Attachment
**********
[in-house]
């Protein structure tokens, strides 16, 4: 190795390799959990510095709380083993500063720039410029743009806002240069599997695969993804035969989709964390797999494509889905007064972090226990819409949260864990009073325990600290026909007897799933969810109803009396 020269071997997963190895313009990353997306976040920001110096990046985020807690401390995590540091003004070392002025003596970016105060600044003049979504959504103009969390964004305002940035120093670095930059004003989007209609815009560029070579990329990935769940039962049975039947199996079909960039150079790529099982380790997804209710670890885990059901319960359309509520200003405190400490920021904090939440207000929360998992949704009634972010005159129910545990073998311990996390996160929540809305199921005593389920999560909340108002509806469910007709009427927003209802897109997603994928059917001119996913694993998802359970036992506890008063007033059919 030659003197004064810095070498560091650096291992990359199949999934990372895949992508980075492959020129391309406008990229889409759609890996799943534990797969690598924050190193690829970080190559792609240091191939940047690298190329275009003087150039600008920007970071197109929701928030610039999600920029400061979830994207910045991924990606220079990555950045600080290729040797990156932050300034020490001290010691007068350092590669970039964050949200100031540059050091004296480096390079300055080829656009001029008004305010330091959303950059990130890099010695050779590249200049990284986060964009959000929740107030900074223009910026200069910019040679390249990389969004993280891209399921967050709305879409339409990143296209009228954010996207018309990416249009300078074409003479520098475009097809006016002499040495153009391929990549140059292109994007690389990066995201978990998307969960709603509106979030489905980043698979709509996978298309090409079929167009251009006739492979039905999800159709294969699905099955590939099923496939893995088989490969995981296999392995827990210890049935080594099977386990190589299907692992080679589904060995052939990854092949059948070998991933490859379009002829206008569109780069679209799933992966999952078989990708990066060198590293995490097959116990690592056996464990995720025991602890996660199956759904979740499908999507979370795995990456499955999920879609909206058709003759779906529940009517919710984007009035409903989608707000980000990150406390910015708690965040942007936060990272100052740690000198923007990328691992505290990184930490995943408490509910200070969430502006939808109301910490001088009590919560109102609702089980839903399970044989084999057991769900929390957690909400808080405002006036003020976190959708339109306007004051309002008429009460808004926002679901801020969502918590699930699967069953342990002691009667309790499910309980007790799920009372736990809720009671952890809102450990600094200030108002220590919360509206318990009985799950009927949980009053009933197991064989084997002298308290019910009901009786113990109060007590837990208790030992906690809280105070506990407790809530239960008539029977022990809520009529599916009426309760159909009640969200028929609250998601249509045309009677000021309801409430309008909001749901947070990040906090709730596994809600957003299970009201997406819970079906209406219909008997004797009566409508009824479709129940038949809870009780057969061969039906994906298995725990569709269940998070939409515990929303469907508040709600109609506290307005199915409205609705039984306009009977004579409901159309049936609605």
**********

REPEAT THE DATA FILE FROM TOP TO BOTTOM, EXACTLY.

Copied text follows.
[in-house]
């Protein structure tokens, strides 16, 4: 190795390799959990510095709380083993500063720039410029743009806002240069599997695969993804035969989709964390797999494509889905007064972090226990819409949260864990009073325990600290026909007897799933969810109803009396 020269071997997963190895313009990353997306976040920001110096990046985020807690401390995590540091003004070392002025003596970016105060600044003049979504959504103009969390964004305002940035120093670095930059004003989007209609815009560029070579990329990935769940039962049975039947199996079909960039150079790529099982380790997804209710670890885990059901319960359309509520200003405190400490920021904090939440207000929360998992949704009634972010005159129910545990073998311990996390996160929540809305199921005593389920999560909340108002509806469910007709009427927003209802897109997603994928059917001119996913694993998802359970036992506890008063007033059919 030659003197004064810095070498560091650096291992990359199949999934990372895949992508980075492959020129391309406008990229889409759609890996799943534990797969690598924050190193690829970080190559792609240091191939940047690298190329275009003087150039600008920007970071197109929701928030610039999600920029400061979830994207910045991924990606220079990555950045600080290729040797990156932050300034020490001290010691007068350092590669970039964050949200100031540059050091004296480096390079300055080829656009001029008004305010330091959303950059990130890099010695050779590249200049990284986060964009959000929740107030900074223009910026200069910019040679390249990389969004993280891209399921967050709305879409339409990143296209009228954010996207018309990416249009300078074409003479520098475009097809006016002499040495153009391929990549140059292109994007690389990066995201978990998307969960709603509106979030489905980043698979709509996978298309090409079929167009251009006739492979039905999800159709294969699905099955590939099923496939893995088989490969995981296999392995827990210890049935080594099977386990190589299907692992080679589904060995052939990854092949059948070998991933490859379009002829206008569109780069679209799933992966999952078989990708990066060198590293995490097959116990690592056996464990995720025991602890996660199956759904979740499908999507979370795995990456499955999920879609909206058709003759779906529940009517919710984007009035409903989608707000980000990150406390910015708690965040942007936060990272100052740690000198923007990328691992505290990184930490995943408490509910200070969430502006939808109301910490001088009590919560109102609702089980839903399970044989084999057991769900929390957690909400808080405002006036003020976190959708339109306007004051309002008429009460808004926002679901801020969502918590699930699967069953342990002691009667309790499910309980007790799920009372736990809720009671952890809102450990600094200030108002220590919360509206318990009985799950009927949980009053009933197991064989084997002298308290019910009901009786113990109060007590837990208790030992906690809280105070506990407790809530239960008539029977022990809520009529599916009426309760159909009640969200028929609250998601249509045309009677000021309801409430309008909001749901947070990040906090709730596994809600957003299970009201997406819970079906209406219909008997004797009566409508009824479709129940038949809870009780057969061969039906994906298995725990569709269940998070939409515990929303469907508040709600109609506290307005199915409205609705039984306009009977004579409901159309049936609605």